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    I don't know about an A330, but it seems very unlikely that a fly-by-wire rudder control system caused the crash of AA Flight 587. It was an A300-600, and there is no true fly-by-wire control of the ruder in the A300-600.

    There's a description and drawing of the A300's rudder system on Pg 19 of the pdf here:https://www.ntsb.gov/investigations/AccidentReports/Reports/AAR0404.pdf

    The rudder controls are unpowered/unaugmented pushrods, bellcranks, and cables from the foot pedals to the rudder. There's an electrohydraulic yaw damper and there's the standard electric trim, but neither has the rate of movement needed to exert the forces that snapped that fin off. But a pilot dancing hard on the rudder pedals, back and forth, could do it. Pages 28-29 provide a clue to the possible problem: at 250 knots, every pound of pressure applied to the rudder pedals in an A300-600 produced a lot of rudder travel: about 4-8 times as much rudder displacement as the same amount of foot pressure would have produced on Boeing and McD-D airliners.
     
    Last edited: Apr 8, 2019
  8. Apr 8, 2019 #68

    BJC

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    You have a legitimate concern.

    Another is the scope and effectiveness of the training. Do pilot’s today learn what they need to know about actually flying an airplane rather than operating systems? Remember the rule, “First, fly the airplane”? That (perceived, by me) training deficiency applies to Private pilots as well as Airline Transport pilot’s.


    BJC
     
  9. Apr 8, 2019 #69

    TXFlyGuy

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    The major US carriers, especially the legacy airlines (AMR / DAL / UAL), all emphasize hand flying the airplane during training. While going for my 777 type rating, one sim session was devoted entirely to hand flying the airplane. No autopilot, no auto throttles. We were allowed the use of the flight director, however.

    This was the most difficult sim ride of the entire syllabus. Not because we could not hand fly, but simply because the big jets from Boeing / Airbus are designed to be operated using the A/P.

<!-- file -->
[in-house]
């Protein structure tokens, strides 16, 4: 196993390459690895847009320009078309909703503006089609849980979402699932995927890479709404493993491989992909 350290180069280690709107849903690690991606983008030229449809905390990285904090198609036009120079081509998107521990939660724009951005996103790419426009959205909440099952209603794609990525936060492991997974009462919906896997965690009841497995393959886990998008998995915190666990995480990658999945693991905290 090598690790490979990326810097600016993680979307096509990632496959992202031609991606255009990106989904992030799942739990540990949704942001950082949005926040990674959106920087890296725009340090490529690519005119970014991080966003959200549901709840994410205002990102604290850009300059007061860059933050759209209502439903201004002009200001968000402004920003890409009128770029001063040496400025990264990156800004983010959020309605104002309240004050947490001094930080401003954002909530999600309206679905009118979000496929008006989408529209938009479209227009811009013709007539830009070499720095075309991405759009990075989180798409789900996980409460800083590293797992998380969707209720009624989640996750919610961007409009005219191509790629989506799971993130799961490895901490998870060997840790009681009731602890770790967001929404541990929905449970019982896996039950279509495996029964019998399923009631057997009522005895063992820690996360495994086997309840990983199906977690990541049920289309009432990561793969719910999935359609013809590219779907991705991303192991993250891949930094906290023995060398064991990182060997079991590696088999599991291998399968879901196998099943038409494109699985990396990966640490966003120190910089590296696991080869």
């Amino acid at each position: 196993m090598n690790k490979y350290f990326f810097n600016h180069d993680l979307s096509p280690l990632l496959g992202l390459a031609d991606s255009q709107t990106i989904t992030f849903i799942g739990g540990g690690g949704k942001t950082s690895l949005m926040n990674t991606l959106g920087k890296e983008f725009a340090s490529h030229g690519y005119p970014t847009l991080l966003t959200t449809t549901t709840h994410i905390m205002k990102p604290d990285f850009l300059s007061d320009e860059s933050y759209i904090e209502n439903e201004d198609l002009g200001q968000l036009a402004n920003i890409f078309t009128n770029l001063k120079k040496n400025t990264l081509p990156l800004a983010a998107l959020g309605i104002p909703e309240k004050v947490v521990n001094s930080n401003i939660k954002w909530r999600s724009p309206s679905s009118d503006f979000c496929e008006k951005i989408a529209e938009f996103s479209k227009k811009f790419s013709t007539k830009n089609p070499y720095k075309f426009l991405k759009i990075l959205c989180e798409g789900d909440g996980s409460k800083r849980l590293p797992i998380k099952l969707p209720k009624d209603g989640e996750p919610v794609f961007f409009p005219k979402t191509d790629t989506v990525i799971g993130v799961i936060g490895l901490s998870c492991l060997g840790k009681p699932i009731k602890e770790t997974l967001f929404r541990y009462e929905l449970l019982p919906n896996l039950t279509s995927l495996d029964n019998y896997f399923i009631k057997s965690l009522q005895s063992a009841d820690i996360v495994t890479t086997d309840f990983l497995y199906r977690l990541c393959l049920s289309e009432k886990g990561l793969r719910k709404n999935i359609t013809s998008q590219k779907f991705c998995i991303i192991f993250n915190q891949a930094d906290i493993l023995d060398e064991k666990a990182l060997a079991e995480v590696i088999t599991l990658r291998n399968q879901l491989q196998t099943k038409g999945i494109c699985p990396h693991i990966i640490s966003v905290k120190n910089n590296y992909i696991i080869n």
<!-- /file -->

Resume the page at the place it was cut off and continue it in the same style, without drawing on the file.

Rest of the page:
The workload environment in today's ATC system, especially on departure from busy airports like EWR, plus some airports in Europe, pretty much require the use of the A/P.

    On a busy / complex SID, the monitoring pilot can become overloaded...setting altitudes, headings, airspeeds, plus answering all of the radio calls. Having the flying pilot use the A/P greatly decreases workload, and enhances safety by a huge margin.

    The same thing can be said about STAR's. It can get very busy. It takes two pilots to safely fly the airplane. In my case, with single or double augmented crews, I have seen times when having that 3rd or 4th pilot on the flight deck was a huge help.

    Certainly, hand flying has a place. But there are many times when simply using the A/P is the wiser and safer choice.

    Just my nickels worth...
     
  10. Apr 8, 2019 #70

    BJC

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    Sorry, I wasn't clear. I wasn't referring to hand flying, or even flying transport aircraft. I was referring having experience flying at all the edges of the flight envelope, recovering from unusual attitudes, becoming proficient in spins, slips, stalls, etc.


    BJC
     
  11. Apr 8, 2019 #71

    gtae07

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    Is it just "manual flying skills" themselves that are deficient? Or is it also insufficient training and conditioning in breaking out of "target fixation"--that is, getting pilots used to recognizing when they're getting swamped and realizing it's time to click off George and take over?
     
  12. Apr 8, 2019 #72

    Vigilant1

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    The ironic part is that, when the 737 MAX autopilot is engaged, the MCAS routine is inactive. From what has been released so far about these crashes, neither would have accurred if "George" was flying. That's not to say that crewmembers don't need to know how to hand fly the aircraft.